- Jane Donahue Eberwein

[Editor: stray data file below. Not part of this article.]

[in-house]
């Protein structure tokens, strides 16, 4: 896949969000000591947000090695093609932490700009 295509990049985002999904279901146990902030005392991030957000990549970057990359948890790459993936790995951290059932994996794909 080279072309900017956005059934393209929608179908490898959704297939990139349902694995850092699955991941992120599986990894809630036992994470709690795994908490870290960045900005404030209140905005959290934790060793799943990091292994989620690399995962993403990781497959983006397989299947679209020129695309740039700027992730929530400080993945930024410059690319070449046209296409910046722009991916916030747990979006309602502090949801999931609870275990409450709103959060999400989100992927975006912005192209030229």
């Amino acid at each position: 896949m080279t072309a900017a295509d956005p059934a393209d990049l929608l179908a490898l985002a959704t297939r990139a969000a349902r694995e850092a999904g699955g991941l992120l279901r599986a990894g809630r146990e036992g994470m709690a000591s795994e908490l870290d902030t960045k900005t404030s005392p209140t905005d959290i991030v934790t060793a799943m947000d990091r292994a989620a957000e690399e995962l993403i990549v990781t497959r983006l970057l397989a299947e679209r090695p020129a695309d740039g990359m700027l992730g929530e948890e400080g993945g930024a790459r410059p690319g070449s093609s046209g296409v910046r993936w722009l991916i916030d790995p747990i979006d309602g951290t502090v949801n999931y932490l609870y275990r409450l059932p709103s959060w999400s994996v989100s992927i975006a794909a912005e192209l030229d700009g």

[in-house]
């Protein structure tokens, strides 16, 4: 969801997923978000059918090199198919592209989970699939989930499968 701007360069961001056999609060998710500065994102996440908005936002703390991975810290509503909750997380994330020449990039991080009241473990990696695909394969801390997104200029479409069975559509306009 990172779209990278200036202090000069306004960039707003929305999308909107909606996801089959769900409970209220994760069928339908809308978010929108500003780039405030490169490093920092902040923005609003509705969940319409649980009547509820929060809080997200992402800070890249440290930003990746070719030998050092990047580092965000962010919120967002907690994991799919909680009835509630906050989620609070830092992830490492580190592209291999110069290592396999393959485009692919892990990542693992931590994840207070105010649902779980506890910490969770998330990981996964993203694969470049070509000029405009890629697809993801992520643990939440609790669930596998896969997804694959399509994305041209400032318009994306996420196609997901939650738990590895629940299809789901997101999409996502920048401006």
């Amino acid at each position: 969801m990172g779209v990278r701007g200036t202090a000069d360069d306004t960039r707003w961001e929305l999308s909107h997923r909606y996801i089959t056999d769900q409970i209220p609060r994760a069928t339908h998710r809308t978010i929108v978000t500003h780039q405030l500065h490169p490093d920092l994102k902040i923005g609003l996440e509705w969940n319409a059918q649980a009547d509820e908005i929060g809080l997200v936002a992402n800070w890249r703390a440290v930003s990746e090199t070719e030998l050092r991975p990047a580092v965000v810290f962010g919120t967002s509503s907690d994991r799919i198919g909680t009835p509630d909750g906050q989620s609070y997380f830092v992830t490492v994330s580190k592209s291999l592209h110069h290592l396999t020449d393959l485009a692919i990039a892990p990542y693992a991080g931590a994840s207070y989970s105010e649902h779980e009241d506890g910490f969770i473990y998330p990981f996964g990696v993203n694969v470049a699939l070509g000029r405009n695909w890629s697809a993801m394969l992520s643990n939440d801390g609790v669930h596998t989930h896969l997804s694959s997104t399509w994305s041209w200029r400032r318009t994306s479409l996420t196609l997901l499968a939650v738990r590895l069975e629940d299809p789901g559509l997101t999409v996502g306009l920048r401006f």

Dickinson, Emily (10 December 1830–15 May 1886), poet, was born Emily Elizabeth Dickinson in Amherst, Massachusetts, the daughter of Edward Dickinson, an attorney, and Emily Norcross. The notation “At Home” that summed up her occupation on the certificate recording her death in that same town belies the drama of her inner, creative life even as it accurately reflects a reclusive existence spent almost entirely in the Dickinson Homestead. That home, built by her grandfather Samuel Fowler Dickinson, represented her family’s ambition. Edward Dickinson’s young family shared the Homestead first with his parents and (after Samuel Fowler Dickinson’s financial collapse as a result of overextending his resources on behalf of Amherst College) with another family before moving in 1840 to the home on North Pleasant Street where Emily spent her adolescence and young womanhood. In 1855 Edward Dickinson celebrated the family’s renewed prosperity by repurchasing the Homestead, where Emily Dickinson remained until she died. Although her father and grandfather held prominent places in the town as lawyers and college officers, it is indicative of changing reputations that the Homestead is maintained today by Amherst College as a memorial to this woman, who has become an American legend for the poems she wrote in its kitchen pantry and in her second-story chamber. Like the “Circumference”-seeking songbird of one of her poems, Dickinson is now as much “At home—among the Billows—As / The Bough where she was born—” ( ...